Opinion / Raymond Zhou

A trio of titans

By Raymond Zhou (China Daily) Updated: 2015-11-08 16:57

A trio of titans

Nine Songs is one of the representative works by Lin Hwai-min and his Cloud Gate dance company. [Photo provided to China Daily]

Three of the most revered masters in contemporary performing arts hail from Taiwan, yet their works are imprinted with a legacy that goes far back into cultural China, writes Raymond Zhou.

The first time I saw Ang Lee's Eat Drink Man Woman in 1994, I was awestruck: It was the most culturally Chinese film I had ever seen.

Ostensibly a melodrama, the family saga of a patriarch who insists on preparing a weekly gastronomical feast for his three daughters has the touch of a great Zen master.

Despite the absence of show-offy techniques, the movie is a mesmerizing reminder of the great literature that was created in ancient China.

Before I saw Water Moon — about a decade after I fell in love with the art of Ang Lee—I had been exposed to many dance dramas in China, most of which were the products of the 1980s and '90s, and based on local legends and folk tales.

They were lavish in production and invariably incorporated Chinese elements, distinct from the classical canon of Western ballet.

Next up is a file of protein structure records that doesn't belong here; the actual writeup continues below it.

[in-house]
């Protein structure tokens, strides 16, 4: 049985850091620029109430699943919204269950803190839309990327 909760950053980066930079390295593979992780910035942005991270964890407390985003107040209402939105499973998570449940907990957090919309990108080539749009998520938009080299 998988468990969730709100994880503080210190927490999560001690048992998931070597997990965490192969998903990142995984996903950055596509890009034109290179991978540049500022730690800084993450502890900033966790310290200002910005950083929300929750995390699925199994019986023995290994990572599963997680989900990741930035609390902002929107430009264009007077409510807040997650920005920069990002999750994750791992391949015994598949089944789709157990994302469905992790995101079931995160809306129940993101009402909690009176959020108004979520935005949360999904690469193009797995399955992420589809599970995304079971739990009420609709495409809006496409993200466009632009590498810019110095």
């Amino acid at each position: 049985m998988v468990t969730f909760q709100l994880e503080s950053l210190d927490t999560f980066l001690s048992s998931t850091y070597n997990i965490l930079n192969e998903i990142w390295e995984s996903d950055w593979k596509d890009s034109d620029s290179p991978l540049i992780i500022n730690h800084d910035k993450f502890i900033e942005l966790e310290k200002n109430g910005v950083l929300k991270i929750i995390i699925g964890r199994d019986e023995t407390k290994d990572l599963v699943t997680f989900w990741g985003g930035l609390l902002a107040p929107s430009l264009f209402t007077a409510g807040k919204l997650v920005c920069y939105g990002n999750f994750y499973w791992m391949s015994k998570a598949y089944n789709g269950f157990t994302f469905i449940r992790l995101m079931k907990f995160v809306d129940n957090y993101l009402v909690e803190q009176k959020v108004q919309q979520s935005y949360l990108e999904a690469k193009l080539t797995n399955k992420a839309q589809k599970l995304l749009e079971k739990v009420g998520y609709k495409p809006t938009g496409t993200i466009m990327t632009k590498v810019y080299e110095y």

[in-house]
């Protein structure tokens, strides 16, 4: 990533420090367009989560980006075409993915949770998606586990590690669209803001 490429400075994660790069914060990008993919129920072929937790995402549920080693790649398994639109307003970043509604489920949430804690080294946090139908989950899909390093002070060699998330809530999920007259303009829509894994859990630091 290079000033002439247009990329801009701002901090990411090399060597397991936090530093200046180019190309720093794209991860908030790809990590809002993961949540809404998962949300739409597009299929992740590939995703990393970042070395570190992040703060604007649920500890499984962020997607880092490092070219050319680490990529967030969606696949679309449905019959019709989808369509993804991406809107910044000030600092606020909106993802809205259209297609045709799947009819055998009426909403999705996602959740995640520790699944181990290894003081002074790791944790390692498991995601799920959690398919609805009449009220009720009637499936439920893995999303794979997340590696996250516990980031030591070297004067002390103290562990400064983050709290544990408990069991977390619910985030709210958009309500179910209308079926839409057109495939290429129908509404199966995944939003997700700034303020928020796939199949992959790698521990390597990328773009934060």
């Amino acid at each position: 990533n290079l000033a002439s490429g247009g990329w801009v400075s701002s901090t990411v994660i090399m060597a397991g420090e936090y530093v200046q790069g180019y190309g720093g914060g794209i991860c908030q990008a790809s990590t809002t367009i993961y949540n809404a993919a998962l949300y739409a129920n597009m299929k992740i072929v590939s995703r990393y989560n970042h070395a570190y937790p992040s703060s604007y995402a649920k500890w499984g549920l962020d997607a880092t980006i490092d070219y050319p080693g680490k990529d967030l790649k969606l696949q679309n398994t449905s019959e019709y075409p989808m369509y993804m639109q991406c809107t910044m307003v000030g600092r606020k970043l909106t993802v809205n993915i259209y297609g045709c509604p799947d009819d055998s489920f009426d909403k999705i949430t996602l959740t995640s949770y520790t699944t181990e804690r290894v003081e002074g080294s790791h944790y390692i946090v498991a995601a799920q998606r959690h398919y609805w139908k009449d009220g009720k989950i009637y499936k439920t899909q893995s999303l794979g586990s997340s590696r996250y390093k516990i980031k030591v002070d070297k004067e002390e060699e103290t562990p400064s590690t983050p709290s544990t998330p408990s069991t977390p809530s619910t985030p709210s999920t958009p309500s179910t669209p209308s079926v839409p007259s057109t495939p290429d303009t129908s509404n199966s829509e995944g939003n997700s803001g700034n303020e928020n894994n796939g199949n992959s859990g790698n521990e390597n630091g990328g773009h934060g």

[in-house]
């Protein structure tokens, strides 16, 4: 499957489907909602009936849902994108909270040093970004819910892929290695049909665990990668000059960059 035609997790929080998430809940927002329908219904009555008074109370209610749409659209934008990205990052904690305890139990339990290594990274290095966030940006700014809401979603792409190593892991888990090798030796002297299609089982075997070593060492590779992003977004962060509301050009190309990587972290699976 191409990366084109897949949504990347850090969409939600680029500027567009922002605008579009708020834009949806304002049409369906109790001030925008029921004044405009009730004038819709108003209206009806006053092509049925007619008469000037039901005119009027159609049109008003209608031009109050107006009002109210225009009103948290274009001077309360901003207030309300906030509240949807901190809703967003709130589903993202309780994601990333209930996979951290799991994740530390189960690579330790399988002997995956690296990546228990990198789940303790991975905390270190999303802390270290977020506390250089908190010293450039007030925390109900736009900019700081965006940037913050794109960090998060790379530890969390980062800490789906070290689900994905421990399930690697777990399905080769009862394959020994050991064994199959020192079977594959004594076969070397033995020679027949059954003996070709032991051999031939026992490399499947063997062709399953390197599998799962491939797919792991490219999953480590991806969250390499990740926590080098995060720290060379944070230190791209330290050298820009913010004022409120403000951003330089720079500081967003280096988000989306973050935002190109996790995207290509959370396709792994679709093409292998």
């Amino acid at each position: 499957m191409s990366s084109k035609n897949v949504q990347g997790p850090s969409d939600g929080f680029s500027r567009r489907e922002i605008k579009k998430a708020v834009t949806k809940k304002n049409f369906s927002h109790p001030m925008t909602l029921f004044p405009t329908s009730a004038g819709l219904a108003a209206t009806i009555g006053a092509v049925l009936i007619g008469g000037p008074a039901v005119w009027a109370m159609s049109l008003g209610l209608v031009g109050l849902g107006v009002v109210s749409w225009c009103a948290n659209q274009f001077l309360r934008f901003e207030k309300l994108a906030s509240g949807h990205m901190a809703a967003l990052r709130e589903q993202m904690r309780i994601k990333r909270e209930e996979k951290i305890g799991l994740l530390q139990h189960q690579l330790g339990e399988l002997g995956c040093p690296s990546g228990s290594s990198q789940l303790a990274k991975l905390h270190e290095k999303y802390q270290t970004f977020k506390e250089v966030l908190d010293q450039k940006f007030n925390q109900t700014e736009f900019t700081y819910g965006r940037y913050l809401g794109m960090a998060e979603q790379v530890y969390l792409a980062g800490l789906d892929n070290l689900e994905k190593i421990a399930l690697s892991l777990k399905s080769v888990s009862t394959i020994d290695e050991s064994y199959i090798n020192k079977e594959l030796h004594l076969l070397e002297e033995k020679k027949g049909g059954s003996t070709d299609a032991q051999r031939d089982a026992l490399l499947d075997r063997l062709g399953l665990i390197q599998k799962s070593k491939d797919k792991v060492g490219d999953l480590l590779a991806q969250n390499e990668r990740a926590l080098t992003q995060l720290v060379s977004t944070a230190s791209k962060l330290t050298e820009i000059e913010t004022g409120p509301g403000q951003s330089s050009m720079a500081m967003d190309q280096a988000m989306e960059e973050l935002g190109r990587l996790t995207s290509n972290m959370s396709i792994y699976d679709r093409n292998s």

Lin Hwai-min and his Cloud Gate dance company are different.

Instead of being faithful to Chinese forms, they have displayed an ability to get to the core — the Chinese spirit. Water Moon left me in a daze. I had never seen a dance drama that is more Chinese yet uses Bach's cello suites for accompaniment. What may sound contradictory on paper has great harmony on stage.

By the time I sat in the "lotus pool", the center of the stage carved out for an audience section, a unique stage configuration for A Dream Like a Dream, I was fully prepared for the eight-hour magnum opus from Stan Lai.

I had seen — and studied — a dozen of his plays and considered them the best of contemporary Chinese-language theater.

Dream has a structure that spirals backward in time and connects thematic and narrative strands that span three major locations and seven decades and often mirror each other. Yet you do not have to understand every nuance to feel its emotional power and gravitas.

Like A Dream of the Red Mansions, China's greatest novel, even a portion of this theatrical masterpiece reveals a scope and a depth rarely seen on the Chinese stage.

It is no coincidence that Ang Lee, Lin Hwai-min and Stan Lai, three of the top artists working in the Chinese-language medium today, all hail from Taiwan. They are rooted in the age-old cultural traditions of China, which were less disrupted by political disquietude.

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